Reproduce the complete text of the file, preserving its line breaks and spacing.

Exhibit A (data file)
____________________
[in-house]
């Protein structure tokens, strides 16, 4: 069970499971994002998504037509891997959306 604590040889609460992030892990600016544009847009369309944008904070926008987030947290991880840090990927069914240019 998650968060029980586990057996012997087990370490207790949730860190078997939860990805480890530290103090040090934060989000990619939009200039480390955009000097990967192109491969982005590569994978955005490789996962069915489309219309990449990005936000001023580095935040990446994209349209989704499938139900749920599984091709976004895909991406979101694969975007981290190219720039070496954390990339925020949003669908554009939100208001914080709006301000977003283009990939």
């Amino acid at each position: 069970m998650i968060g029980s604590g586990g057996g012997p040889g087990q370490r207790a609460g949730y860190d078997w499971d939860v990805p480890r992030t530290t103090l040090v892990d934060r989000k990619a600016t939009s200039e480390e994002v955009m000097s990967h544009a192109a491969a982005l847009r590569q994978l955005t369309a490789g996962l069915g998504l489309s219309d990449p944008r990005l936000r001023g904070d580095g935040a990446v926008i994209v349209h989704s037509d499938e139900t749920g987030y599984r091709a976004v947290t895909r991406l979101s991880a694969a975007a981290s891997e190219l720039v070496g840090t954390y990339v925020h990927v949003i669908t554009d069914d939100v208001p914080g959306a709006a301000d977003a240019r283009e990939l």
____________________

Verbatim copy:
[in-house]
């Protein structure tokens, strides 16, 4: 069970499971994002998504037509891997959306 604590040889609460992030892990600016544009847009369309944008904070926008987030947290991880840090990927069914240019 998650968060029980586990057996012997087990370490207790949730860190078997939860990805480890530290103090040090934060989000990619939009200039480390955009000097990967192109491969982005590569994978955005490789996962069915489309219309990449990005936000001023580095935040990446994209349209989704499938139900749920599984091709976004895909991406979101694969975007981290190219720039070496954390990339925020949003669908554009939100208001914080709006301000977003283009990939």
């Amino acid at each position: 069970m998650i968060g029980s604590g586990g057996g012997p040889g087990q370490r207790a609460g949730y860190d078997w499971d939860v990805p480890r992030t530290t103090l040090v892990d934060r989000k990619a600016t939009s200039e480390e994002v955009m000097s990967h544009a192109a491969a982005l847009r590569q994978l955005t369309a490789g996962l069915g998504l489309s219309d990449p944008r990005l936000r001023g904070d580095g935040a990446v926008i994209v349209h989704s037509d499938e139900t749920g987030y599984r091709a976004v947290t895909r991406l979101s991880a694969a975007a981290s891997e190219l720039v070496g840090t954390y990339v925020h990927v949003i669908t554009d069914d939100v208001p914080g959306a709006a301000d977003a240019r283009e990939l």